Multiplying Fractions and Mixed Numbers

Shodor > Interactivate > Lessons > Multiplying Fractions and Mixed Numbers


This lesson is designed to reinforce skills associated with multiplying fractions and mixed numbers and allow students to visualize the effects of multiplying by a fraction or mixed number.


Upon completion of this lesson, students will:

  • have practiced multiplying fractions and/or mixed numbers.
  • have explored the effects of multiplying fractions and mixed numbers.
  • have practiced predicting the effects of multiplying a number by a fraction or mixed number.

Standards Addressed:

Textbooks Aligned:

Student Prerequisites

  • Arithmetic: Student must be able to:
    • multiply whole numbers.
    • recall some knowledge regarding multiplication of mixed numbers and fractions.
    • ability to interpret a line graph (helpful, but not necessary).
  • Technological: Students must be able to:
    • perform basic mouse manipulations such as point, click and drag
    • use a browser for experimenting with the activities

Teacher Preparation

Students will need:

Lesson Outline

  1. Focus and Review

    Remind students what has been learned in previous lessons that will be pertinent to this lesson and/or have them begin to think about the words and ideas of this lesson:

    • Can someone tell me the difference between a fraction and a mixed number?
      • Emphasize that the word "fraction", here, is used to refer to proper fractions only.
    • If I multiply the number 1 by a fraction, will the result be larger or smaller than 1? OR If I multiply 1 by a mixed number, will the result be larger or smaller than 1?
    • Entertain a discussion on fractions and mixed numbers including how to multiply these types of numbers.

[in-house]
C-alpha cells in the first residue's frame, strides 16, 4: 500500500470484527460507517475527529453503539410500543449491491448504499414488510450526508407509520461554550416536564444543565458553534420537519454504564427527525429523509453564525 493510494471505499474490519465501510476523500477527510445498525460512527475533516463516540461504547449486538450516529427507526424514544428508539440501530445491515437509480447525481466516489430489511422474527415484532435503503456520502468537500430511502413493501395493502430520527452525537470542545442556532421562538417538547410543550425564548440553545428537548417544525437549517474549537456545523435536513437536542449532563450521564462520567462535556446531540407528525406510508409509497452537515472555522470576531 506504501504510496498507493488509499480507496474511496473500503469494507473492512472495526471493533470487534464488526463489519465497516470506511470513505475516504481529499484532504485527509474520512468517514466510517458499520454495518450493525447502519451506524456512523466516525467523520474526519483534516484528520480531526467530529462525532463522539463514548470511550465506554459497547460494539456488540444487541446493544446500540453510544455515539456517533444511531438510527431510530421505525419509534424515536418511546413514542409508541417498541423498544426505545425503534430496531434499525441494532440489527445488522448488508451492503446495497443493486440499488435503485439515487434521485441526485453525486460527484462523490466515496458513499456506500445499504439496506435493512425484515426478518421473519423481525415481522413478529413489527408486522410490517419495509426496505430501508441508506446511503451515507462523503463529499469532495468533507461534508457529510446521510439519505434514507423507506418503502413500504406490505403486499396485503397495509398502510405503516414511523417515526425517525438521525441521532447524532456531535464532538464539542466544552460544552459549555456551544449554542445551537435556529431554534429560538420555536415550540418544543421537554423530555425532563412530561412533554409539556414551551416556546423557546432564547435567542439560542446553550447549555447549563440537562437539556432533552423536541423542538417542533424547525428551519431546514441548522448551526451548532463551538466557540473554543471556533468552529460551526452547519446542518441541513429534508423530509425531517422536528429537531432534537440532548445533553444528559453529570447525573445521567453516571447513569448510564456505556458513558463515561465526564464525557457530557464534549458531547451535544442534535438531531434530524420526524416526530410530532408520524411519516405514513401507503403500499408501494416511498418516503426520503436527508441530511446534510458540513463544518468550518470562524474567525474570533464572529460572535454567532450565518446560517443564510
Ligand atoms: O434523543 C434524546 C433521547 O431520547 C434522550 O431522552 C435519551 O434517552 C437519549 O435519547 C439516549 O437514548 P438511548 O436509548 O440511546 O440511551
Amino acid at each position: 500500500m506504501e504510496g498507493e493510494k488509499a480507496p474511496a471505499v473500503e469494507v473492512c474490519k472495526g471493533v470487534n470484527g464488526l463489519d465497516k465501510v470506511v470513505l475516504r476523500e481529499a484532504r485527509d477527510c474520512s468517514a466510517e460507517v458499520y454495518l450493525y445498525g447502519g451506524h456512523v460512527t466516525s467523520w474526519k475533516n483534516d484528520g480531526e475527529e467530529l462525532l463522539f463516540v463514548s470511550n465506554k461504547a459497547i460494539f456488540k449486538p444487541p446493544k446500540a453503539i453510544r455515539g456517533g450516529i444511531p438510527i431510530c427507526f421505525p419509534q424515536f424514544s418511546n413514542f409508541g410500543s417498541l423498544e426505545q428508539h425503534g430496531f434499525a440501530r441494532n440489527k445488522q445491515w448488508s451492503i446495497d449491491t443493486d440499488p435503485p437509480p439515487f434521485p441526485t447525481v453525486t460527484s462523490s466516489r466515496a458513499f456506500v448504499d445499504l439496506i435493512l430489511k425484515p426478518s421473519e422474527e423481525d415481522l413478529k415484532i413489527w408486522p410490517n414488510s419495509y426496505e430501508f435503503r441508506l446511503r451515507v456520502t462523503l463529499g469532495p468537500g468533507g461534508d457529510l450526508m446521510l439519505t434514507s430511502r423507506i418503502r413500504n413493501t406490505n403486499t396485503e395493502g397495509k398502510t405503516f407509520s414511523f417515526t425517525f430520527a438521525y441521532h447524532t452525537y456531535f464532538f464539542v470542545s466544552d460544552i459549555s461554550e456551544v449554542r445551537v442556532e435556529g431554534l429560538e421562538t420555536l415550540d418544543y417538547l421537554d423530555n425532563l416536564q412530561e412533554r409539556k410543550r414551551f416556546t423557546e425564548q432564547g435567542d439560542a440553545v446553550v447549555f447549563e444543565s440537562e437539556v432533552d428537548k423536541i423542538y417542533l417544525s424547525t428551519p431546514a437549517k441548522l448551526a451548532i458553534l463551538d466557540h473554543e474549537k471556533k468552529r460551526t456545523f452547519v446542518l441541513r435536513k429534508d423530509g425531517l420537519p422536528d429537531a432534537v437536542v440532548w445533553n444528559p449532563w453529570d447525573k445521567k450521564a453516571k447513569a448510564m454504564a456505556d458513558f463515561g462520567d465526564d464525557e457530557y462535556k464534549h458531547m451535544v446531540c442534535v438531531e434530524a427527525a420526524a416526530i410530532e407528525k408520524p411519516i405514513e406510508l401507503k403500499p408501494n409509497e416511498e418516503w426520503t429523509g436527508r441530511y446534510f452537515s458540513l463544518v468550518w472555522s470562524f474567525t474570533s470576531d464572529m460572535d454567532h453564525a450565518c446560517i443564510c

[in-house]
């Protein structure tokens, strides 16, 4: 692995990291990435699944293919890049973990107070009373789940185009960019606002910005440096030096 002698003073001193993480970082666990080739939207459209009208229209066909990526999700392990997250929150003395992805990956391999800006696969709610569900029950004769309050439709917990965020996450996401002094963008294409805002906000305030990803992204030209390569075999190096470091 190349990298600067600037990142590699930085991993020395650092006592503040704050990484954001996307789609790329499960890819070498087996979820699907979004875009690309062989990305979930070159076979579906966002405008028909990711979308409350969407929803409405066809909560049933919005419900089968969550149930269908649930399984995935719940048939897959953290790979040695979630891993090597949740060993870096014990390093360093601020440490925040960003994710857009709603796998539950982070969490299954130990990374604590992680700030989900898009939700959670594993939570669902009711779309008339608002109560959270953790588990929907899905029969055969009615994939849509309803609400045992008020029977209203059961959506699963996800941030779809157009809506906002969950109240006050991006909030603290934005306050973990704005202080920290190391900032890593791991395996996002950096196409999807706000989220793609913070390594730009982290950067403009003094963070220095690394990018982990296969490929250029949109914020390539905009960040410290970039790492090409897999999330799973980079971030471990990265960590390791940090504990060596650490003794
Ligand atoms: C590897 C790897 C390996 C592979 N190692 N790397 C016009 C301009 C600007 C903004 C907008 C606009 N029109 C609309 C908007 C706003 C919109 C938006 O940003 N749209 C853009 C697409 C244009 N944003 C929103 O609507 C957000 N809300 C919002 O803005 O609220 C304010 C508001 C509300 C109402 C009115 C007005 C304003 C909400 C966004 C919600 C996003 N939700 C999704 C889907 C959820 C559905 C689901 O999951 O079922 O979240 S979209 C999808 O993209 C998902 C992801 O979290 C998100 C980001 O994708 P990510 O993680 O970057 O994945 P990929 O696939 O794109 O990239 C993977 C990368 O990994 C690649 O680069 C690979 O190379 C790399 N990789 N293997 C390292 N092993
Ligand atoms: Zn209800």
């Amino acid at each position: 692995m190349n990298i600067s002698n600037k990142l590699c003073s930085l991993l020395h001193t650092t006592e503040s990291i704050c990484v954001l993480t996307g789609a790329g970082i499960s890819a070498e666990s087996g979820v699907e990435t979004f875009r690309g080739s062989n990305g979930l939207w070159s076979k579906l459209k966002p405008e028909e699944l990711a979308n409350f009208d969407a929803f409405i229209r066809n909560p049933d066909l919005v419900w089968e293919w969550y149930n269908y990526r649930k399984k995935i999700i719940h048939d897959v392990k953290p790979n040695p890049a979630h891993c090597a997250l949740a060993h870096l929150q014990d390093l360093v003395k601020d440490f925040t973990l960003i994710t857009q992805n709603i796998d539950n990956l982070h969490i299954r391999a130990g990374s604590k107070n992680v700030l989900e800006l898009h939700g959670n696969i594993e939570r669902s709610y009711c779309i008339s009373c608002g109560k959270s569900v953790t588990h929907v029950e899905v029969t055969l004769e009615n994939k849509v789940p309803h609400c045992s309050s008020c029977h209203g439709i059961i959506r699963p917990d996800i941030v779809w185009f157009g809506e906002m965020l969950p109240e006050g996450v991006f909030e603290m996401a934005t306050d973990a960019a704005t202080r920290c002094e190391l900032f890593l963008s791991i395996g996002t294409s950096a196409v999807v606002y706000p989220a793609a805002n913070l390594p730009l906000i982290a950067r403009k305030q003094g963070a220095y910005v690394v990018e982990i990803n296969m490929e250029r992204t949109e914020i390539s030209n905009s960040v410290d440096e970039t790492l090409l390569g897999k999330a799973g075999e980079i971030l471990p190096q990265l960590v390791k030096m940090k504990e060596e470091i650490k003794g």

2. Objectives

    Let the students know what it is they will be doing and learning today. Say something like this:

    • Today, class, we will be talking about multiplying fractions and mixed numbers.
    • We are going to use the computers to look at the effect of multiplying a number by a fraction or mixed number, but please do not turn your computers on or go to this page until I ask you to. I want to show you a little about this program first.

  3. Teacher Input

    Explain to the students how to do the assignment. You should model or demonstrate it for the students, especially if they are not familiar with how to use the computer applets on the Project Interactivate site.

    • Open your browser to The Sequencer in order to demonstrate this activity to the students.
    • Show the class that there is a box where they may enter a starting number, in other words, the number that will be multiplied by a fraction or mixed number.
    • Show the class the box where they will enter the multiplier, or the number that our starting number will be multiplied by.
    • Explain to the class that they should enter a "0" into the add-on box as this lesson is about multiplying fractions, not adding them. Show students where to enter the zero.

  4. Guided Practice

    • After answering all questions that the students might have regarding the use of The Sequencer, pass out the Multiplying Fractions Worksheet.
    • Walk the students through the worksheet, having all of the students in class use the same numbers, for example: 3 for the whole number and 3/10 for the fraction. For each question, ask two different students what they think the answer is. Ask the students to settle any disputes on what the answers are.

  5. Independent Practice

    • Allow students to work independently or in groups to complete the worksheet and circulate the room to offer help where necessary.
    • When the students are finished with the Fraction worksheet, pass out the Multiplying Mixed Numbers Worksheet and have them work through it independently.

  6. Closure

    Allow students to describe what steps are needed and how they differ when numbers are multiplied by a fraction or a mixed number.

Alternate Outline

This lesson can be rearranged in several ways.

  • You may choose to allow students to work in cooperative groups to make predictions about the effects of multiplying two particular numbers together and then check them as a class.
  • If only one computer is available, students can graph the "input" and "output" by hand to discover the pattern. Students who need additional help can use The Sequencer to help them visualize the pattern.

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